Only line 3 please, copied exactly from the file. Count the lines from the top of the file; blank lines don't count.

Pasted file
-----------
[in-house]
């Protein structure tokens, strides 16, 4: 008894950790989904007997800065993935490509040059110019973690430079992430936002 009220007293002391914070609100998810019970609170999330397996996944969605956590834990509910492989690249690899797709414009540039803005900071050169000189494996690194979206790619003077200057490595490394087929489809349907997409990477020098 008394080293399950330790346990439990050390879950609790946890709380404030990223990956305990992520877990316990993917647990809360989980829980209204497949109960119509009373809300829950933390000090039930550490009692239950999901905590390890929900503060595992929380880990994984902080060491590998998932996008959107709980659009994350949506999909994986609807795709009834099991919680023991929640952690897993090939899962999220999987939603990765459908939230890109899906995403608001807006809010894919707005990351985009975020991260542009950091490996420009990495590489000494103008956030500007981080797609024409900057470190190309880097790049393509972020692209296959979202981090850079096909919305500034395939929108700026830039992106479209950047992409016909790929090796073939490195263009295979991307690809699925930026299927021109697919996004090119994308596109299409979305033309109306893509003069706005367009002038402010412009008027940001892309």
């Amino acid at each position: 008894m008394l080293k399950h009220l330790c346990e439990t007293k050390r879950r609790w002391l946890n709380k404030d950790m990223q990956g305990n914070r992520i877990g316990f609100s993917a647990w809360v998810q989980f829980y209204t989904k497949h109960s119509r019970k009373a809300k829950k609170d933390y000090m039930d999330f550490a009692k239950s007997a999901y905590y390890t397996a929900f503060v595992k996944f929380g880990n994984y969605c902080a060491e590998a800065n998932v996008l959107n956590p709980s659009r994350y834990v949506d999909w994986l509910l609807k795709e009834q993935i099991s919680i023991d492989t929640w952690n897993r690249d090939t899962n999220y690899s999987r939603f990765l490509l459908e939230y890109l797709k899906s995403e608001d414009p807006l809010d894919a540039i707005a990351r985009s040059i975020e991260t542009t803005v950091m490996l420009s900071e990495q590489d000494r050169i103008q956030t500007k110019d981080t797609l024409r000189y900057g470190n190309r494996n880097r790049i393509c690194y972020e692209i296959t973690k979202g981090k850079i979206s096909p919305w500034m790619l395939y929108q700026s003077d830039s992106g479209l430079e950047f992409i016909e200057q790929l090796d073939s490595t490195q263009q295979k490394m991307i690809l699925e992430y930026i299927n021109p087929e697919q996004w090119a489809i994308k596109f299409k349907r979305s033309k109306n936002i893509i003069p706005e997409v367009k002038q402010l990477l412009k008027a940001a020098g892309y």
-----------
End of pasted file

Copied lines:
């Amino acid at each position: 008894m008394l080293k399950h009220l330790c346990e439990t007293k050390r879950r609790w002391l946890n709380k404030d950790m990223q990956g305990n914070r992520i877990g316990f609100s993917a647990w809360v998810q989980f829980y209204t989904k497949h109960s119509r019970k009373a809300k829950k609170d933390y000090m039930d999330f550490a009692k239950s007997a999901y905590y390890t397996a929900f503060v595992k996944f929380g880990n994984y969605c902080a060491e590998a800065n998932v996008l959107n956590p709980s659009r994350y834990v949506d999909w994986l509910l609807k795709e009834q993935i099991s919680i023991d492989t929640w952690n897993r690249d090939t899962n999220y690899s999987r939603f990765l490509l459908e939230y890109l797709k899906s995403e608001d414009p807006l809010d894919a540039i707005a990351r985009s040059i975020e991260t542009t803005v950091m490996l420009s900071e990495q590489d000494r050169i103008q956030t500007k110019d981080t797609l024409r000189y900057g470190n190309r494996n880097r790049i393509c690194y972020e692209i296959t973690k979202g981090k850079i979206s096909p919305w500034m790619l395939y929108q700026s003077d830039s992106g479209l430079e950047f992409i016909e200057q790929l090796d073939s490595t490195q263009q295979k490394m991307i690809l699925e992430y930026i299927n021109p087929e697919q996004w090119a489809i994308k596109f299409k349907r979305s033309k109306n936002i893509i003069p706005e997409v367009k002038q402010l990477l412009k008027a940001a020098g892309y």